By Michael Schaus
This article orginally appeared in the Nevada Business Magazine.
One wouldn’t know it listening to many media loudmouths, but the recently passed GOP tax reform bill is producing results that should earn the applause of “progressives.”
Unfortunately, as is now par for the course, political tribalism — not legitimate policy concerns — has encouraged the political left to protest a tax plan that’s poised to benefit every income bracket and over 85 percent of Americans.
The political theater got really out of hand shortly before the House passed its version of the bill. That’s when House Minority Leader Nancy Pelosi (D-California) went so far as to warn the reform would “literally” represent “.”
Progressive opponents of the tax plan are outraged that corporations and the wealthy might be able to keep a little more of the money they earn. Never-mind that the rest of us will enjoy to our taxes than will the top “one percent.”
But what about those social and economic goals progressives have been claiming as their priorities?
United States Senator Bernie Sanders — the poster boy for modern day progressivism — says one of the greatest “moral issues of our time” is so-called “income inequality.”
Concern over income inequality is nothing new. For a century, it’s driven America’s tax code — under which the wealthy face substantially higher tax rates than do middle– and low–income earners.
Well, “good news” for fans of this soak-the-rich form of taxation: The GOP tax plan actually makes the code more progressive than before.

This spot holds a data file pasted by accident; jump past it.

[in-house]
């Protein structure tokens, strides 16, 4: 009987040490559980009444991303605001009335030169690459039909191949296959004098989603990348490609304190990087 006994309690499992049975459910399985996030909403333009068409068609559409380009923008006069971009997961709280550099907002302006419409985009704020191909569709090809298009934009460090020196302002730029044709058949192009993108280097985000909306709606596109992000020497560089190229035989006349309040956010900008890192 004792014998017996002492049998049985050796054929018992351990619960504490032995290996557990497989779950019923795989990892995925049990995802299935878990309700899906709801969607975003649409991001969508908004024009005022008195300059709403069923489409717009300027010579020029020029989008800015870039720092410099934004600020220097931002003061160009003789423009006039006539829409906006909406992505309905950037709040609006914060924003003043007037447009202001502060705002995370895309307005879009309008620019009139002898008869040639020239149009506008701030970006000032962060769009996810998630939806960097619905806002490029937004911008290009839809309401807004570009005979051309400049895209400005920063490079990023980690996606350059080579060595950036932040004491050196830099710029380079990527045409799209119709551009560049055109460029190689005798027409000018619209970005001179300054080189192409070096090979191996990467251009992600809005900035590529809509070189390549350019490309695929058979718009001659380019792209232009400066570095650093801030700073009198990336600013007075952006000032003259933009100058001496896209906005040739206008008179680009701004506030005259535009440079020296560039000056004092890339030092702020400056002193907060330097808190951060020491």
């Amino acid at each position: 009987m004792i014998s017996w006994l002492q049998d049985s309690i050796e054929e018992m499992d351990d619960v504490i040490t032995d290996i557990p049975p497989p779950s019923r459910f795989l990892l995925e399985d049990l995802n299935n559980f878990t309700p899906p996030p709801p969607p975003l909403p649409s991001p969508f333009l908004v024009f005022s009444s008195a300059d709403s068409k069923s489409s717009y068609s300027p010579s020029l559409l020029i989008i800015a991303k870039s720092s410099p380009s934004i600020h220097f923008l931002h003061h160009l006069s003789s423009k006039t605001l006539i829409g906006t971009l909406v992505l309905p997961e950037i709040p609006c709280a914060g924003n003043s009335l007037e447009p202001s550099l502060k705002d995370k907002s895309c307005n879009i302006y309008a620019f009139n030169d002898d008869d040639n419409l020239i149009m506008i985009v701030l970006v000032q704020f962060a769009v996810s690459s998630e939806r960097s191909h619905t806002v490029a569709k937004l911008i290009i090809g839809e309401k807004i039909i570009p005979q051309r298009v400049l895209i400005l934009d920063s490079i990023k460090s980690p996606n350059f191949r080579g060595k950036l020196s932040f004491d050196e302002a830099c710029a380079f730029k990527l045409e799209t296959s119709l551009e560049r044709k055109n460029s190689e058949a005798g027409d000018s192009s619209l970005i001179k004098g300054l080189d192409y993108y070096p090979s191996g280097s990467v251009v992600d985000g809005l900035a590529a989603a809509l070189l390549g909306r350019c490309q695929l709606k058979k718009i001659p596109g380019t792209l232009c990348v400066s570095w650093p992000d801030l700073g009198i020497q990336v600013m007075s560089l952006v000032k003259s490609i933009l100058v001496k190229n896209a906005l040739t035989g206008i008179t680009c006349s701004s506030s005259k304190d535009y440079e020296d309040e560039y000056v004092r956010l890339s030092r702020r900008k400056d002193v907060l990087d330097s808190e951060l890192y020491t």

In fact, of the roughly 5 percent of Americans likely to face higher tax burdens under the GOP reform, the vast majority will be wealthy residents of highly “progressive” blue states like California and New York.
The increase these wealthy individuals now face reflects a reduction in the amount of local and state taxes they can henceforth deduct from their federal taxes. Which means that folks with many assets, living in high-tax states, will see their federal tax bills rise.
Far from applauding the increased tax burden on the rich, however, progressive leaders in these blue states are now panicked that their wealthy liberal constituents might flee to low-tax states — such as Nevada.
Apparently, soaking the rich is only a good thing so long as it doesn’t impact left-leaning liberals in California or Washington D.C. suburbs.
In addition to increasing the tax burden on high-income earners in high-income states, progressive priorities registered other “wins,” as well.
Just hours after the bill was passed, some of the nation’s largest employers began announcing bonuses, wage increases and new investments in their workforce.
Two of America’s largest banks, Fifth Third Bancorp and Wells Fargo, even announced they’d use their tax savings to raise the minimum wage to a lofty $15 per hour — a development that received a deafening silence from the recent “Fight for 15” minimum–wage crusaders.
Simple economic growth, spurred by lowering tax rates, will likely raise the wages of more workers in 2018 than job-killing government mandates have been able to accomplish in years.
Minimum–wage activists should be thrilled: Higher wages are arriving as a result of organic economic growth, rather than government diktats.
Or is that, perhaps, why progressives don’t like it: They aren’t controlling it.
Progressives like to credit the now-famous Obama-era “stimulus” — a nearly one–trillion–dollar spending-spree directed mostly at politically-connected firms and industries in 2009 — for staving off a possible depression.
The thought was, government could inject tax dollars into the economy and thus produce a thriving business climate that would create jobs, increase domestic investment and raise wages.
Of course, it didn’t work.
The GOP tax plan, by comparison, is already accomplishing the goals previous “stimulus” packages set out to achieve, simply by allowing more people to keep more of the money they earn.
Political tribalism, however, keeps the political left fighting for their old-world fantasy of a centrally planned economy — even if it means condemning a tax plan that benefits the vast majority of American taxpayers.
Despite the outrage from the “progressive” left, however, the tax reform is now law and the “end of the world” is, supposedly, upon us.
Thankfully, the apocalypse comes with bump in pay.